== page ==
We utilized the DedMap database and the Cancer Genome Atlas (TCGA) transcriptome data to reclassify GBM patients, which was validated in both the GEO cohorts and the ZZ cohort. We analyzed the differences in biological functions, such as copy number variations, among the three subtypes. Specifically, we delved deeper into the possible biological mechanisms responsible for the worst prognosis in the GGS1 subtype and predicted potential drugs that could target it. By stratifying patients based on growth-related genes, our findings offer valuable insights and ideas for further research and precision medicine in GBM.

Materials and methods

Data sources and processing

GBM RNA-seq data. From the TCGA, we obtained clinical information and RNA-seq data of 143 samples that were pathologically diagnosed as GBM, which we downloaded. Next, the data were further processed to convert the raw counts in Fragments Per Kilobase Million (FPKM) normalization to Transcripts Per Million (TPM) values and further transformed into log2 (TPM + 1) format. Table S1 contains information on samples that have been pathologically diagnosed with GBM in this cohort.

GBM microarray data. We collected two independent cohorts, GSE108474 and GSE7696, from the Gene Expression Omnibus (GEO). Samples with pathological diagnoses of GBM were selected. Information on samples pathologically diagnosed with GBM in this two cohorts is provided in Table S1. The Affymetrix GPL570 platform (Human Genome U133 Plus 2.0 Array) was used to retrieve normalized matrix files for the GEO cohorts. The Affy package implemented the robust multi-array averaging (RMA) algorithm to process raw data from Affymetrix.

In-house data. The Human Scientific Ethics Committee of the First Affiliated Hospital of Zhengzhou University approved this study (No. 2019-KY-176) and complied with the Declaration of Helsinki. Obtain informed consent from all patients who provide tumor specimens before participating in the research. The pertinent clinical information for this cohort is presented in Table S1. As described in a previous study [11], RNA samples assessed by quantification and identification will undergo subsequent library preparation, generated using the NEBNext Ultratmrnlibrary Prep Kit for Illumina (NEB, USA), and sequenced on the Illumina hiseq platform. High-quality clean data (clean reads) obtained after quality control of raw data for downstream analysis.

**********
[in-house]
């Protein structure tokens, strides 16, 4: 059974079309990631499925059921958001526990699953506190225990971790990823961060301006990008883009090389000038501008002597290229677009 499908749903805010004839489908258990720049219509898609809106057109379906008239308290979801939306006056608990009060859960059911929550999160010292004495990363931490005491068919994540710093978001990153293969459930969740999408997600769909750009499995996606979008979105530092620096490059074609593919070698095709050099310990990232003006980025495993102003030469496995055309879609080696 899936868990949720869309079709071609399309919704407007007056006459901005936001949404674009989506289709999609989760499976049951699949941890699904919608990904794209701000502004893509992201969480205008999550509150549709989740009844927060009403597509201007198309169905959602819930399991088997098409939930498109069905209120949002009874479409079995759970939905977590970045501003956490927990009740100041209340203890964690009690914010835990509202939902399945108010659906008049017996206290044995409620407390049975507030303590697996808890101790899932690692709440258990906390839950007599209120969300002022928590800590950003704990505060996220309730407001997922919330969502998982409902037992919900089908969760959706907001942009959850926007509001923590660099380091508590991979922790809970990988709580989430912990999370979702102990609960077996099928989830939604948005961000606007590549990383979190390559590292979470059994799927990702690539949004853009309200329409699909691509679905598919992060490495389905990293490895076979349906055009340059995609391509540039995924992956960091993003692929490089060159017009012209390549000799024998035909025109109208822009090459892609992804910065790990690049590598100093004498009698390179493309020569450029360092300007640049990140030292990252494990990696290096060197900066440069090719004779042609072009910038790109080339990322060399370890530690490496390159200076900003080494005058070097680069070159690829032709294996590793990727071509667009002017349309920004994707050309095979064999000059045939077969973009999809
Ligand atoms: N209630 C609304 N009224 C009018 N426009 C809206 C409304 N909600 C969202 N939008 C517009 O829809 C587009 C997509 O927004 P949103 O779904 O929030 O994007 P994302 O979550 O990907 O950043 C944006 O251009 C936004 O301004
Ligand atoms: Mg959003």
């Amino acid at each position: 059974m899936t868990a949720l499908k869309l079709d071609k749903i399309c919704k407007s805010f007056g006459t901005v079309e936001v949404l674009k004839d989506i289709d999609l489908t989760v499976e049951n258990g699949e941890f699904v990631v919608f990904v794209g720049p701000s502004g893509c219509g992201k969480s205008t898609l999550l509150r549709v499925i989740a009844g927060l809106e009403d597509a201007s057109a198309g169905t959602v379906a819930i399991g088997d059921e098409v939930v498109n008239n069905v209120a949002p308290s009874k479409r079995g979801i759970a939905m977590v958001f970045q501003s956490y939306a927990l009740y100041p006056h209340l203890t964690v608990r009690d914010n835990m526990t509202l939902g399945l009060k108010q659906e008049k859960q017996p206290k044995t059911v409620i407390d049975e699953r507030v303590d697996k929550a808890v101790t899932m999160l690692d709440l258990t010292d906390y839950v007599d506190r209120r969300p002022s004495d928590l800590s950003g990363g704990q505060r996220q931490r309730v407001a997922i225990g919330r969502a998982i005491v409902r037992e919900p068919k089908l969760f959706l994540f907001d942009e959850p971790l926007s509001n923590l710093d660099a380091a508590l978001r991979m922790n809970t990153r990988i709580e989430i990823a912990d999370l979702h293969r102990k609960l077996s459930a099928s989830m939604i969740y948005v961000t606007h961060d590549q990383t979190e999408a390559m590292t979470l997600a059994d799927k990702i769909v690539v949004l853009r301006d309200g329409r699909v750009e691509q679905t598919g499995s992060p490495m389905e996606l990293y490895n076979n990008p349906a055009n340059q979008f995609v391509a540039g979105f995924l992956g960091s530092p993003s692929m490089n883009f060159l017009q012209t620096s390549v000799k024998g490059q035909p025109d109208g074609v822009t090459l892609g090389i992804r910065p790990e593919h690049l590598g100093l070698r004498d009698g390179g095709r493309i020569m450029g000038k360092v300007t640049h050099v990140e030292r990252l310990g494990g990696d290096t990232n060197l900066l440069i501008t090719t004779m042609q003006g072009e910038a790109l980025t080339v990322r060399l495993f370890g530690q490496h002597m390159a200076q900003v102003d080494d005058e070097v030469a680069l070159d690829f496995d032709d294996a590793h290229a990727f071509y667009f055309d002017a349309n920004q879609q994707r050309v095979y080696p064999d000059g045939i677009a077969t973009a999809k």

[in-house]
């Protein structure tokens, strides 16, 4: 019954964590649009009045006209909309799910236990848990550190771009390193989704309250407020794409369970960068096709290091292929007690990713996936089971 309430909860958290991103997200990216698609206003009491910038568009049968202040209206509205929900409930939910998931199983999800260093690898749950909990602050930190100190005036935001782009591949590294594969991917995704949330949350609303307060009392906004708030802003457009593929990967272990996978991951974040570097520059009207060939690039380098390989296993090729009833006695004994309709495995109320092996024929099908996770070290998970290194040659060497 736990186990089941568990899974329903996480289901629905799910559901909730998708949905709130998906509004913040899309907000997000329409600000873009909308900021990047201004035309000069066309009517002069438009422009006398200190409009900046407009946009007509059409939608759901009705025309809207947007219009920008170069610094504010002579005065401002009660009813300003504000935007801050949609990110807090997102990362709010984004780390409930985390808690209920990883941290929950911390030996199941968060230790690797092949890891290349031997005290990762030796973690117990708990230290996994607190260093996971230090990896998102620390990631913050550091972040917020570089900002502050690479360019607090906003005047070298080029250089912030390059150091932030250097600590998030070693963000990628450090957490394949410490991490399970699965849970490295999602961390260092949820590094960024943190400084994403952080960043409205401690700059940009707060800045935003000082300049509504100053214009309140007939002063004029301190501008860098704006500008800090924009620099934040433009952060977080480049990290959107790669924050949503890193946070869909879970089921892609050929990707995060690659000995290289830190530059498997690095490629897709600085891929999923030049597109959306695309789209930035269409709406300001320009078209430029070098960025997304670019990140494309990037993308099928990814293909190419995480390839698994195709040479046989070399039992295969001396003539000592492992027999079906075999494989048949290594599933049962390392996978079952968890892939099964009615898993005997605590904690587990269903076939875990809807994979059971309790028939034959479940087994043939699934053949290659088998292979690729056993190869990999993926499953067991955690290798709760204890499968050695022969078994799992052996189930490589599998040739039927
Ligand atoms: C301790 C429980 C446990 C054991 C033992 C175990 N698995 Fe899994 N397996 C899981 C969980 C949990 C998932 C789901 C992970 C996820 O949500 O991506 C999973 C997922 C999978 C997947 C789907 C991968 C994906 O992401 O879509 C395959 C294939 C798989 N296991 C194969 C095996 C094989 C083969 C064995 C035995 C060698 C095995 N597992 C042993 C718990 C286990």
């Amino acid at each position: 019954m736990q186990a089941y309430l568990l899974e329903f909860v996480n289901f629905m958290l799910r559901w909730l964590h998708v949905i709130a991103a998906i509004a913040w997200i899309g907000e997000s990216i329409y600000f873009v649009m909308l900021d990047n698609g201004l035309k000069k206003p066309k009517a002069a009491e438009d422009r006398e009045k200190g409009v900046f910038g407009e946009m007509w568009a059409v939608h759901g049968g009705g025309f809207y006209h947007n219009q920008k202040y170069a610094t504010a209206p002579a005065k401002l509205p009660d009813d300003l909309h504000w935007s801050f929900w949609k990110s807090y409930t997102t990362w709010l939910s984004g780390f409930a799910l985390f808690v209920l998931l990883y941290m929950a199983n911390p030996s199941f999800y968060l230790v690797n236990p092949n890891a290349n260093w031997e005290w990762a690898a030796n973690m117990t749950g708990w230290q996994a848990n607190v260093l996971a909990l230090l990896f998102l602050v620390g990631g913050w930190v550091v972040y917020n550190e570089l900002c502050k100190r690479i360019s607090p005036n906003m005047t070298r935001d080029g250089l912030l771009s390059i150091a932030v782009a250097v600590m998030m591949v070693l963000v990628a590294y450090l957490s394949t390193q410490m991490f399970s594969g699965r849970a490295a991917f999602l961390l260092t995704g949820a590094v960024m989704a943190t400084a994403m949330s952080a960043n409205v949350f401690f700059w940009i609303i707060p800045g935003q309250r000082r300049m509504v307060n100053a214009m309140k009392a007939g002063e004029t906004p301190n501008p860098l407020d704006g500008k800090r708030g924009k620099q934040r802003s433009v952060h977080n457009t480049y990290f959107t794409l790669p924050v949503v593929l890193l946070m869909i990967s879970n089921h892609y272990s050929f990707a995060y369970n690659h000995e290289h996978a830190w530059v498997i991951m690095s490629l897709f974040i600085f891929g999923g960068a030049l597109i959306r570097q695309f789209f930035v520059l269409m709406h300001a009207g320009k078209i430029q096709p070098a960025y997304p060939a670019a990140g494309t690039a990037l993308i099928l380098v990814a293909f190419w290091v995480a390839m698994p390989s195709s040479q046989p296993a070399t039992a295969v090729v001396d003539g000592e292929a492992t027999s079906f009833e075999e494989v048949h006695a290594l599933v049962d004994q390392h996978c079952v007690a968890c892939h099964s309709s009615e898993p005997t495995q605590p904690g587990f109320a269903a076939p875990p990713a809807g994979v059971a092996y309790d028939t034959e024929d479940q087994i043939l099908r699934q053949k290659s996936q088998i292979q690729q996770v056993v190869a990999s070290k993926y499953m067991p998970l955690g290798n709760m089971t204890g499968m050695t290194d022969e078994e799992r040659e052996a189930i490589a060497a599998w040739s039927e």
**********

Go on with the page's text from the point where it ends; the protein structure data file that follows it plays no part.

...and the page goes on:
Growth-related genes were found in the DepMap database based on the CERES score

The Dependency Map (DepMap, portal, established using RNAi and CRISPR-Cas9 technology, is a database of thousands of cell lines from dozens of tumors [8]. The importance of genes for cell proliferation and growth is determined by their effect on cell growth when knocked down. However, cancer cells often have higher genomic copy number variations (CNVs), leading to DNA double-strand breaks and damage responses when the single-guide RNA (SgRNA)-Cas9 complex targets these regions. This can inhibit cell growth and cause false positives in gene knockout studies [12]. To address these issues, the CERES score was developed as a new parameter for evaluating gene necessity. This unbiased method estimates gene dependence while considering copy number effects at all levels of CNVs. The lower the CERES score, the more necessary the gene is for cell growth. This indicates that genes with lower CERES scores are more critical for cell growth [13].

As previously reported [9], we performed the genome-scale CRISPR-Cas9 screening in GBM to find growth-related genes with prognostic significance. The screening process involved the following steps: (1) The CERES algorithm was applied to calculate the dependency scores of 17,386 candidate genes. (2) Genes with CERES scores < -1 (n = 699) in more than 80% of GBM cell lines (n = 61) were identified as growth-related genes (Table S2). (3) The screening of growth-related genes with prognostic significance was conducted through univariate analysis in the TCGA cohort (n = 143).